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Conversion and Reversion Rates in Japanese Older People With Mild Cognitive Impairment

      Abstract

      Objectives

      Approximately 25% of individuals who are diagnosed with amnestic mild cognitive impairment (aMCI) revert to normal cognition (NC) rather than progressing to Alzheimer disease (AD). However, the prevalence of progression and reversion among older people in Asia remains unclear.

      Design

      A prospective cohort study.

      Setting

      A community in Japan.

      Participants

      A total of 4153 individuals without dementia aged ≥65 years were classified as having NC, aMCI single domain (aMCIs), non-aMCI single domain (naMCIs), aMCI multiple domain (aMCIm), non-aMCI multiple domain (naMCIm), or global cognitive impairment (GCI).

      Measurements

      The National Center for Geriatrics and Gerontology-Functional Assessment Tool and the Mini-Mental State Examination were used to conduct cognitive screening. The participants completed baseline (August 2011 to June 2012) and follow-up (August 2015 to June 2016) assessments. We followed up monthly for newly incident AD, as recorded by the Japanese National Health Insurance and Later-Stage Medical Care systems. Multiple imputation was used to adjust for selection bias and loss of information.

      Results

      At 4-year follow-up, the reversion rates to NC in aMCIs, naMCIs, aMCIm, naMCIm, and GCI were 38.7%, 57.0%, 25.7%, 20.9%, and 43.7%, respectively. Of the participants with NC, aMCIs, naMCIs, aMCIm, naMCIm, and GCI at baseline, 4.7%, 4.5%, 13.1%, 20.6%, 21.6%, and 14.3%, respectively, were subsequently diagnosed with AD. We found significant associations between incident AD and naMCIs [hazard ratio (HR) compared to NC: 2.18, 95% confidence interval (CI): 1.45-3.26], and between AD and aMCIm (HR: 4.39, 95% CI: 2.06-9.39) and between AD and naMCIm (HR: 3.60, 95% CI: 2.13-6.08). However, the association between incident AD and aMCIs and between AD and GCI did not reach significance.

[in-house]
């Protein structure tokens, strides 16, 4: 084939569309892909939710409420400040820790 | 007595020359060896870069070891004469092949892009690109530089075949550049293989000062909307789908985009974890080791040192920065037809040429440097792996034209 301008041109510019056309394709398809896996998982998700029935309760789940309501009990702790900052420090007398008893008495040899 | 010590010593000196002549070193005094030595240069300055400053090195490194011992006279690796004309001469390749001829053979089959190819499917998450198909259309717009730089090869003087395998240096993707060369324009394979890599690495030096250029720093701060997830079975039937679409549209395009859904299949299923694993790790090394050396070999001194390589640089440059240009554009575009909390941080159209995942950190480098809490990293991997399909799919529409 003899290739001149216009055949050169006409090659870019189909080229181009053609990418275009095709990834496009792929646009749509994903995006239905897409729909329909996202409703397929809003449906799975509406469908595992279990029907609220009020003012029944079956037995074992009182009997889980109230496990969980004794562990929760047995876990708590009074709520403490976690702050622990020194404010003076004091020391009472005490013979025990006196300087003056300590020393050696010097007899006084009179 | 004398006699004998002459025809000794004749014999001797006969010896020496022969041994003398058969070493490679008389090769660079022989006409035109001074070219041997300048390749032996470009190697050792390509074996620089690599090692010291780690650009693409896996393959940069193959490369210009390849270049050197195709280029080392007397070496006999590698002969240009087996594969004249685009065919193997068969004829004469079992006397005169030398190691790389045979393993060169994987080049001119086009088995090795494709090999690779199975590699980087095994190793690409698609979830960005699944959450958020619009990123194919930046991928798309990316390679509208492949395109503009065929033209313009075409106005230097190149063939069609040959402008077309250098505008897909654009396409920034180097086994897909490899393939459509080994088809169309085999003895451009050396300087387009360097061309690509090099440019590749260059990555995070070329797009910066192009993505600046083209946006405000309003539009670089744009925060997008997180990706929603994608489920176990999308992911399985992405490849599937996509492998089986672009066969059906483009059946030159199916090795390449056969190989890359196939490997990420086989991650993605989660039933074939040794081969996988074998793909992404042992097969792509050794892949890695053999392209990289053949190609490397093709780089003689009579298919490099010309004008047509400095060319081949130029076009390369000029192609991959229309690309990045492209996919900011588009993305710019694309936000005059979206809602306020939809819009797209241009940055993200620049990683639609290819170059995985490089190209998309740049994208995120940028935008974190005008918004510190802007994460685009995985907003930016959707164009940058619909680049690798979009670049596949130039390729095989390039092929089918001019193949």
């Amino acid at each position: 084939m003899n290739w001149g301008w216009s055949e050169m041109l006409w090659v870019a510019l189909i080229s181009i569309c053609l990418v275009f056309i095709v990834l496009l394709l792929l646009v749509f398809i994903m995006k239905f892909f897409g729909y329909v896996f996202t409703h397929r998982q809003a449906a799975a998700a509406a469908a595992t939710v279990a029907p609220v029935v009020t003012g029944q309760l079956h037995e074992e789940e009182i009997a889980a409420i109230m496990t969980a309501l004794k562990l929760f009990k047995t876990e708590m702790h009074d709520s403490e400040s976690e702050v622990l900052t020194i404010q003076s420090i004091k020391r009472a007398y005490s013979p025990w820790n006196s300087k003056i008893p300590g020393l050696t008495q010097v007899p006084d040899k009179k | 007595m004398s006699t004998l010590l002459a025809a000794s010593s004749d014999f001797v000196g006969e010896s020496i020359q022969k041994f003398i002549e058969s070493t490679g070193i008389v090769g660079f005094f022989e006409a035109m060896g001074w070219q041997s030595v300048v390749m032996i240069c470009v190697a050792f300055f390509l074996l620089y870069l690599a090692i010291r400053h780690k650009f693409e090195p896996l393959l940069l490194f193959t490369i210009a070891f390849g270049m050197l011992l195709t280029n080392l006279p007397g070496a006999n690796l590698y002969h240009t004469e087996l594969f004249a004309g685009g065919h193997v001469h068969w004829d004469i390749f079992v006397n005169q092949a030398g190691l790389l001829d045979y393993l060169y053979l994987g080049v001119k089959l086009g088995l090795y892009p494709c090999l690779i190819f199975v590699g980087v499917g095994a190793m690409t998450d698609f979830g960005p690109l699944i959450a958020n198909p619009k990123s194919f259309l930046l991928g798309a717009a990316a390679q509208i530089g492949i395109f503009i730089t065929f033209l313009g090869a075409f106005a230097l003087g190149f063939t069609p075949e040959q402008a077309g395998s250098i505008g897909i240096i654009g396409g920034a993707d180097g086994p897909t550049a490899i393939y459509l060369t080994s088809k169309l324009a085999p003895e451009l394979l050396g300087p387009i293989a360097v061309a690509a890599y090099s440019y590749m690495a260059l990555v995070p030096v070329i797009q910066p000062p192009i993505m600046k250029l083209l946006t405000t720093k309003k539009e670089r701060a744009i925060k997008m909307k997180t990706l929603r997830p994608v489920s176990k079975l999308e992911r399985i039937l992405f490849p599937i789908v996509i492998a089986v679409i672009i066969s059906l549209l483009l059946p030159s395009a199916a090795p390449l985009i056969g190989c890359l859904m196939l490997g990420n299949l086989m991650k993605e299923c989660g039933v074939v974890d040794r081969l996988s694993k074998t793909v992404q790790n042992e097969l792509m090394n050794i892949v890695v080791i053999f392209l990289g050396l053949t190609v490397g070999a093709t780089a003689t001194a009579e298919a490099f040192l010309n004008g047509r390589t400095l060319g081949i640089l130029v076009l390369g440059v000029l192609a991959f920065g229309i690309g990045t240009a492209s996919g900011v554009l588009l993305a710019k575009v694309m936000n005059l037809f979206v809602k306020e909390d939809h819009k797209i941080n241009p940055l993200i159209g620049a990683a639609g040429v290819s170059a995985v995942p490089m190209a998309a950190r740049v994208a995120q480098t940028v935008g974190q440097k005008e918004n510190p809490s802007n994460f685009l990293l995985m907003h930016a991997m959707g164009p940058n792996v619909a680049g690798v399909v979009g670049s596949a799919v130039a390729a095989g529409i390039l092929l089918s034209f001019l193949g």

Conclusion

      Reversion to NC from MCI and GCI was frequent, and individuals with aMCIs and GCI did not show higher risk of incident AD than those with NC. Older adults with multiple cognitive impairments may be potential targets for preventing dementia.

      Keywords

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